There are no lines of making at the moment.

Have to go now, I'll write more later...

Edited by CrypticSpren
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Wow, okay, you might actually be further along than I am. I feel a little chagrined. I started off doing it in python with pygame too, then switched to C++ a while after (I honestly don't remember why, it was a while ago), and then switched to Godot after that, but didn't get too far. At that point I didn't know Godot that well, so I worked on some other projects in Godot just to learn it. I've been meaning to get back to it, now that I know how Godot works a bit better, but I haven't yet. I didn't know that you could have 2 different language scripts in the same project, that's pretty cool. I've only ever tried to use GDScript.

I'm much better at programming than I am math, but I figured out good detection algorithms for all the different lines, except Lines of Vigor (which was mostly done, and I'm very proud of it, but there's a couple bugs yet to be worked out. I don't remember what they are, it's been a while since I've worked on this project), and Lines of Making. Short of a full-blown neural network, I can't think of a way to detect Lines of Making, so my idea (that I haven't implemented yet) is to draw them beforehand in a specialized menu or something, then draw something simple that we can recognize, like an X or something, and just replace the X with what they had drawn before.

I didn't have the lines doing anything though. I just had a window that you could draw lines in, and it would tell you which line you just drew was, and how accurate it is. I hadn't really gotten to that point, and then I mostly finished the detection algorithms and was like, "Cool! Now.... how do you write a 2D physics engine by hand again? Yeah, let's work on something else...". I honestly switched to Godot because of that, and I didn't want to do the menus by hand. Godot just takes care of so much hard stuff for you. I believe I had a basic imgui menu hard-coded in, but it wasn't very pretty.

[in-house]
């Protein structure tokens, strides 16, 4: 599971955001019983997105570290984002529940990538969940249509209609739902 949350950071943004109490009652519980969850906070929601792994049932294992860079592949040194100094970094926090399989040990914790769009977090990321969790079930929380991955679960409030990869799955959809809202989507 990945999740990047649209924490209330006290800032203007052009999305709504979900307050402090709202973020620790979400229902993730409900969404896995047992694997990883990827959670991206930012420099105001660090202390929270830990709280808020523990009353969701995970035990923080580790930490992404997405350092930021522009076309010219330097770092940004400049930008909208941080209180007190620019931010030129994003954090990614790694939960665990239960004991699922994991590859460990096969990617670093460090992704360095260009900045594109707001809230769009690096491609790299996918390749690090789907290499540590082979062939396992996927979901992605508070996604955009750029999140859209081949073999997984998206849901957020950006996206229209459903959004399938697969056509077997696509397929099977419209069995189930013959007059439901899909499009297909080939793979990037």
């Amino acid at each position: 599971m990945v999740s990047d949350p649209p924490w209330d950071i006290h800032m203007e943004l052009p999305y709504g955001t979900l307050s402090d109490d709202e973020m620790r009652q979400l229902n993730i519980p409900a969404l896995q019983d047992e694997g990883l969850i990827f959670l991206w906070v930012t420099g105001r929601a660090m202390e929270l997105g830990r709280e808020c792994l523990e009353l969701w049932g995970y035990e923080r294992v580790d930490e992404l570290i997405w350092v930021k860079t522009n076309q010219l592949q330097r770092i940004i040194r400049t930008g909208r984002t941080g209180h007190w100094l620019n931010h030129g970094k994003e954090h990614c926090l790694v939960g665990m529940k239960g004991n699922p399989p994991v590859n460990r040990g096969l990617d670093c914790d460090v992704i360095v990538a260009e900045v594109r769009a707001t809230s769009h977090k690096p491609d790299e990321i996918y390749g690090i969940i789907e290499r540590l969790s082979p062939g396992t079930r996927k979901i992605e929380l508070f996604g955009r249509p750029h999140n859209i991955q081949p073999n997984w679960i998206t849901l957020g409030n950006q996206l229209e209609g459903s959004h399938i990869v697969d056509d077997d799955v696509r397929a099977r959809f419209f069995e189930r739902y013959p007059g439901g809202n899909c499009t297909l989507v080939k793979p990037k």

Here's the git repo, but it doesn't include any of the GDScript files I started porting. I don't think I got very far. I'll try to dig them up and push them.

https://github.com/smartycope/Rithmatist-Game

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You definitely have some cool stuff that I don't! The stochastic drawing and chalk texture probably make your version feel like drawing with chalk. I just have drawing a white line with the mouse. I'm sure you have some other things as well that I just don't see because the godot project doesn't actually run.

It probably sounds like I'm a lot further along than I am. I have line interactions but they're super janky. This is also my first project in godot, so it's a learning process for me as well. Right now the way that segments of lines of warding and forbiddance work is hot garbage and needs to be completely rewritten. Also I used a kinematic body instead of a raycast for lines of vigor for some reason which is just really stupid. So that needs to get changed too.

I'm not particularly good at programming, but I enjoy it. I'm fairly decent at math (I have some familiarity with vector calculus) though I'm certainly not a pro. And I haven't studied geometry since 8th grade, so I'm definitely going to struggle when nine-point ellipses enter the mix (if we get there). I'm happy to write up whatever math equations I do come up with though!

As for lines of making, I think the BYU version had a really good take (look at this https://rithmatist.herokuapp.com/gameplay/). Getting bind points to work is the first priority in my mind though, since it's the primarily the pretty defenses that makes Rithmatics appeal to me.

I made a separate post with the github link, but I'll post it again here for convenience https://github.com/CrypticSpren/Rithmatics. If you open up a godot mono project and pop in the main folder everything should work.